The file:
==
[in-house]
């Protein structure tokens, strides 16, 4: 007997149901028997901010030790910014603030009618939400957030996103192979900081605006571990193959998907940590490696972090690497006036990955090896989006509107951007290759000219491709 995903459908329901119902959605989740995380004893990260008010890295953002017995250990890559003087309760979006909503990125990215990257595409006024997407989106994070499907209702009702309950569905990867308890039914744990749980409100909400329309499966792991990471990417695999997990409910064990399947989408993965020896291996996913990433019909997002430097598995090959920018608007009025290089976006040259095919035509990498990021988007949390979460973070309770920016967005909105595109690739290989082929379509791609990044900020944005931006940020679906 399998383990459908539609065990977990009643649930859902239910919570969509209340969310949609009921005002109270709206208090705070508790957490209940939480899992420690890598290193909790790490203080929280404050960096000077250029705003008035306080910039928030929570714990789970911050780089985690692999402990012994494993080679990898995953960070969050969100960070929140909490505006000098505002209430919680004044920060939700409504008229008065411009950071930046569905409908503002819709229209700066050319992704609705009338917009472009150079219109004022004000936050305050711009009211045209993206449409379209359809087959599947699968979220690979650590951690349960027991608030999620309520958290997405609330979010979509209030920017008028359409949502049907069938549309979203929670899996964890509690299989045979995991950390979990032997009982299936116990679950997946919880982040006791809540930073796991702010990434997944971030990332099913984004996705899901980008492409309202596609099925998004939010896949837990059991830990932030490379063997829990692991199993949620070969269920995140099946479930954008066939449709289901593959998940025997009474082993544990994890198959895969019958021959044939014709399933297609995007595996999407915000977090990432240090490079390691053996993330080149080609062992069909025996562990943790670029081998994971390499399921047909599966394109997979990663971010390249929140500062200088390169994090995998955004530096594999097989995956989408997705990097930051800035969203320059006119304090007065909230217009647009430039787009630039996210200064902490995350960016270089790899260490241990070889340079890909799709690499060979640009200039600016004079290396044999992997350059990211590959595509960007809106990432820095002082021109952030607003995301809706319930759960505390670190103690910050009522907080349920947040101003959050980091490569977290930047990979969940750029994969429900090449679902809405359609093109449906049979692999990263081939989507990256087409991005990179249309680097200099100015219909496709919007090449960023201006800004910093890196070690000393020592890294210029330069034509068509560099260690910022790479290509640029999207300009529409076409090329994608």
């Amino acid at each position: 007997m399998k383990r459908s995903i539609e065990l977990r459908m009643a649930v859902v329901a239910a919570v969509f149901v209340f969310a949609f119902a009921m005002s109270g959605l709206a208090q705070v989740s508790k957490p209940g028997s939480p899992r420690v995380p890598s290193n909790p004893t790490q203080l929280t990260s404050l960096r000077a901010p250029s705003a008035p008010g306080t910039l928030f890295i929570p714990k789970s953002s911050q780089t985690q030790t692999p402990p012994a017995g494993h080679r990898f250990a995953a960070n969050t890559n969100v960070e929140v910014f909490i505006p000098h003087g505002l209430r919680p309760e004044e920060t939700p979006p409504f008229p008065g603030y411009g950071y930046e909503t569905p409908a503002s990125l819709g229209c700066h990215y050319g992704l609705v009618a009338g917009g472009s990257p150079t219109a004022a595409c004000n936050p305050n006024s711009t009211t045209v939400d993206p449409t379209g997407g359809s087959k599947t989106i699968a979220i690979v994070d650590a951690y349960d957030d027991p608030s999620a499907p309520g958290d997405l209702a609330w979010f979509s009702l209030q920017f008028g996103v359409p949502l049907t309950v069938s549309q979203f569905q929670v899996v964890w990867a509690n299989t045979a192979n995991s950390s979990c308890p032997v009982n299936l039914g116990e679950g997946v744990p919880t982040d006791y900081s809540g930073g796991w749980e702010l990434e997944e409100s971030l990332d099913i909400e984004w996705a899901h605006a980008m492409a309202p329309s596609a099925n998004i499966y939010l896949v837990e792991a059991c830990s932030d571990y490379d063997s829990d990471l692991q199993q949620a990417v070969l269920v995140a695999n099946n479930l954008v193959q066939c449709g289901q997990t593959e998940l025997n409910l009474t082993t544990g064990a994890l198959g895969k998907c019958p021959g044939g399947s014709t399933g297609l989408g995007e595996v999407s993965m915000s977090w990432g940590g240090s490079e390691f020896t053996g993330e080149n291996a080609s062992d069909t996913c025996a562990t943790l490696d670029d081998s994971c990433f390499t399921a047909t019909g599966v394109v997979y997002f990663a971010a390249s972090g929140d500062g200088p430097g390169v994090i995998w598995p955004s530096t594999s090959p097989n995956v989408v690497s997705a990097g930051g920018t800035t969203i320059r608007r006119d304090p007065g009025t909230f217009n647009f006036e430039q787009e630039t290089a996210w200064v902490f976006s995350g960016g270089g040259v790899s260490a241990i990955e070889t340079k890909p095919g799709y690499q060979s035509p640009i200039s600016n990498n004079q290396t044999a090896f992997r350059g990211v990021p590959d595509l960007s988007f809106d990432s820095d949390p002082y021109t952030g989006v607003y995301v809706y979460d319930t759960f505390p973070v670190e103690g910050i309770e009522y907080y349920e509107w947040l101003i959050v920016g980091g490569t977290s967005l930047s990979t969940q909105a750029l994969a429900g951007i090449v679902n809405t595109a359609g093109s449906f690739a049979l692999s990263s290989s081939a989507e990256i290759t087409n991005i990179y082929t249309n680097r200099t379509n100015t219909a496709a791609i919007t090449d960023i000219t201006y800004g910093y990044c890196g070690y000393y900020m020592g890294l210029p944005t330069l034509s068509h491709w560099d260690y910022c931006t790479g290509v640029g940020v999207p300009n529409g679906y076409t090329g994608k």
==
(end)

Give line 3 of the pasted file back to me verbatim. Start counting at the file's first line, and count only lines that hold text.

């Amino acid at each position: 007997m399998k383990r459908s995903i539609e065990l977990r459908m009643a649930v859902v329901a239910a919570v969509f149901v209340f969310a949609f119902a009921m005002s109270g959605l709206a208090q705070v989740s508790k957490p209940g028997s939480p899992r420690v995380p890598s290193n909790p004893t790490q203080l929280t990260s404050l960096r000077a901010p250029s705003a008035p008010g306080t910039l928030f890295i929570p714990k789970s953002s911050q780089t985690q030790t692999p402990p012994a017995g494993h080679r990898f250990a995953a960070n969050t890559n969100v960070e929140v910014f909490i505006p000098h003087g505002l209430r919680p309760e004044e920060t939700p979006p409504f008229p008065g603030y411009g950071y930046e909503t569905p409908a503002s990125l819709g229209c700066h990215y050319g992704l609705v009618a009338g917009g472009s990257p150079t219109a004022a595409c004000n936050p305050n006024s711009t009211t045209v939400d993206p449409t379209g997407g359809s087959k599947t989106i699968a979220i690979v994070d650590a951690y349960d957030d027991p608030s999620a499907p309520g958290d997405l209702a609330w979010f979509s009702l209030q920017f008028g996103v359409p949502l049907t309950v069938s549309q979203f569905q929670v899996v964890w990867a509690n299989t045979a192979n995991s950390s979990c308890p032997v009982n299936l039914g116990e679950g997946v744990p919880t982040d006791y900081s809540g930073g796991w749980e702010l990434e997944e409100s971030l990332d099913i909400e984004w996705a899901h605006a980008m492409a309202p329309s596609a099925n998004i499966y939010l896949v837990e792991a059991c830990s932030d571990y490379d063997s829990d990471l692991q199993q949620a990417v070969l269920v995140a695999n099946n479930l954008v193959q066939c449709g289901q997990t593959e998940l025997n409910l009474t082993t544990g064990a994890l198959g895969k998907c019958p021959g044939g399947s014709t399933g297609l989408g995007e595996v999407s993965m915000s977090w990432g940590g240090s490079e390691f020896t053996g993330e080149n291996a080609s062992d069909t996913c025996a562990t943790l490696d670029d081998s994971c990433f390499t399921a047909t019909g599966v394109v997979y997002f990663a971010a390249s972090g929140d500062g200088p430097g390169v994090i995998w598995p955004s530096t594999s090959p097989n995956v989408v690497s997705a990097g930051g920018t800035t969203i320059r608007r006119d304090p007065g009025t909230f217009n647009f006036e430039q787009e630039t290089a996210w200064v902490f976006s995350g960016g270089g040259v790899s260490a241990i990955e070889t340079k890909p095919g799709y690499q060979s035509p640009i200039s600016n990498n004079q290396t044999a090896f992997r350059g990211v990021p590959d595509l960007s988007f809106d990432s820095d949390p002082y021109t952030g989006v607003y995301v809706y979460d319930t759960f505390p973070v670190e103690g910050i309770e009522y907080y349920e509107w947040l101003i959050v920016g980091g490569t977290s967005l930047s990979t969940q909105a750029l994969a429900g951007i090449v679902n809405t595109a359609g093109s449906f690739a049979l692999s990263s290989s081939a989507e990256i290759t087409n991005i990179y082929t249309n680097r200099t379509n100015t219909a496709a791609i919007t090449d960023i000219t201006y800004g910093y990044c890196g070690y000393y900020m020592g890294l210029p944005t330069l034509s068509h491709w560099d260690y910022c931006t790479g290509v640029g940020v999207p300009n529409g679906y076409t090329g994608k």